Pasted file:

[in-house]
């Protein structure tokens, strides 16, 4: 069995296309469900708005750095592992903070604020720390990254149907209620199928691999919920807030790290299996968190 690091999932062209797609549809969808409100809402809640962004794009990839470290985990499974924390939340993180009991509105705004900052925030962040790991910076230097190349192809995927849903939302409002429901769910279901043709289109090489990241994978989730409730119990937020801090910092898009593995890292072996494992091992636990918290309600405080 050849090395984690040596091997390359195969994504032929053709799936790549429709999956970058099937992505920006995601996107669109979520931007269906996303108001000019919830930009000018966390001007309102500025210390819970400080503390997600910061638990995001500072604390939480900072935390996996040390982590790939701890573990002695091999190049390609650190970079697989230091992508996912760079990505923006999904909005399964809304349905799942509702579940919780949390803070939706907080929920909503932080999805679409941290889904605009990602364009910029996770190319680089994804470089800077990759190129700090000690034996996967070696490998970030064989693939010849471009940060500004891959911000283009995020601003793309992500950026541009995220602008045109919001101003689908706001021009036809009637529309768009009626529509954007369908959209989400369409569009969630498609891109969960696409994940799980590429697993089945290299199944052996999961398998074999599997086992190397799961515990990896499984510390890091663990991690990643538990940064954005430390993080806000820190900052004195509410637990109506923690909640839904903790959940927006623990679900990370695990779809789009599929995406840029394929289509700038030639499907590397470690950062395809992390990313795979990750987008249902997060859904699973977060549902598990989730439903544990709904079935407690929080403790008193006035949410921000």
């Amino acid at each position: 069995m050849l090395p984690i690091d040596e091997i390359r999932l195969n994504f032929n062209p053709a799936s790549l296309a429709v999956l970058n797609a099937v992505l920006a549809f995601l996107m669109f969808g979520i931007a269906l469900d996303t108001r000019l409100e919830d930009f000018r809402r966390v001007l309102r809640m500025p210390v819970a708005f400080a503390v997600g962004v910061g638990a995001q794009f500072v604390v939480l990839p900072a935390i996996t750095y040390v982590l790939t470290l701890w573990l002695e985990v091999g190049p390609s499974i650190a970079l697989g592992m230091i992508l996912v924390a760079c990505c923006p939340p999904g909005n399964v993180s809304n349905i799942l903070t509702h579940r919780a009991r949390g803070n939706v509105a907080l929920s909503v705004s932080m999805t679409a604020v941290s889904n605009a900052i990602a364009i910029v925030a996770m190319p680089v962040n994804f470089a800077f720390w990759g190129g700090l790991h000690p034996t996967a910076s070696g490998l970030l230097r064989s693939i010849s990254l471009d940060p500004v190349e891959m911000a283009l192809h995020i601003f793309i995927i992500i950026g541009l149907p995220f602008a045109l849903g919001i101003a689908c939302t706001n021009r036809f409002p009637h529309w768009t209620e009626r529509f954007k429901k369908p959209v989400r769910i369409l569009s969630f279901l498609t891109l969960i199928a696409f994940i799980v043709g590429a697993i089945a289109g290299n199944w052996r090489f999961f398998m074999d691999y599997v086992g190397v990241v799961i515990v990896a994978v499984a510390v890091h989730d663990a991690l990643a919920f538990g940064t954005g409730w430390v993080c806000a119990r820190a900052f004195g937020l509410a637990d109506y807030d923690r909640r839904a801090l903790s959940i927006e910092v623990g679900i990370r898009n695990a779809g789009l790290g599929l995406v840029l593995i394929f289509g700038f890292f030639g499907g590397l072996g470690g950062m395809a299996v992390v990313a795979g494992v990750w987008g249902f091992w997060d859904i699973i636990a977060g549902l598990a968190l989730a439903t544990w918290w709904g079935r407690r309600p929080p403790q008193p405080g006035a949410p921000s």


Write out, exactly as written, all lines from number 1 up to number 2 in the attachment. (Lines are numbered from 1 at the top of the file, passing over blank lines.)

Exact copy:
[in-house]
């Protein structure tokens, strides 16, 4: 069995296309469900708005750095592992903070604020720390990254149907209620199928691999919920807030790290299996968190 690091999932062209797609549809969808409100809402809640962004794009990839470290985990499974924390939340993180009991509105705004900052925030962040790991910076230097190349192809995927849903939302409002429901769910279901043709289109090489990241994978989730409730119990937020801090910092898009593995890292072996494992091992636990918290309600405080 050849090395984690040596091997390359195969994504032929053709799936790549429709999956970058099937992505920006995601996107669109979520931007269906996303108001000019919830930009000018966390001007309102500025210390819970400080503390997600910061638990995001500072604390939480900072935390996996040390982590790939701890573990002695091999190049390609650190970079697989230091992508996912760079990505923006999904909005399964809304349905799942509702579940919780949390803070939706907080929920909503932080999805679409941290889904605009990602364009910029996770190319680089994804470089800077990759190129700090000690034996996967070696490998970030064989693939010849471009940060500004891959911000283009995020601003793309992500950026541009995220602008045109919001101003689908706001021009036809009637529309768009009626529509954007369908959209989400369409569009969630498609891109969960696409994940799980590429697993089945290299199944052996999961398998074999599997086992190397799961515990990896499984510390890091663990991690990643538990940064954005430390993080806000820190900052004195509410637990109506923690909640839904903790959940927006623990679900990370695990779809789009599929995406840029394929289509700038030639499907590397470690950062395809992390990313795979990750987008249902997060859904699973977060549902598990989730439903544990709904079935407690929080403790008193006035949410921000």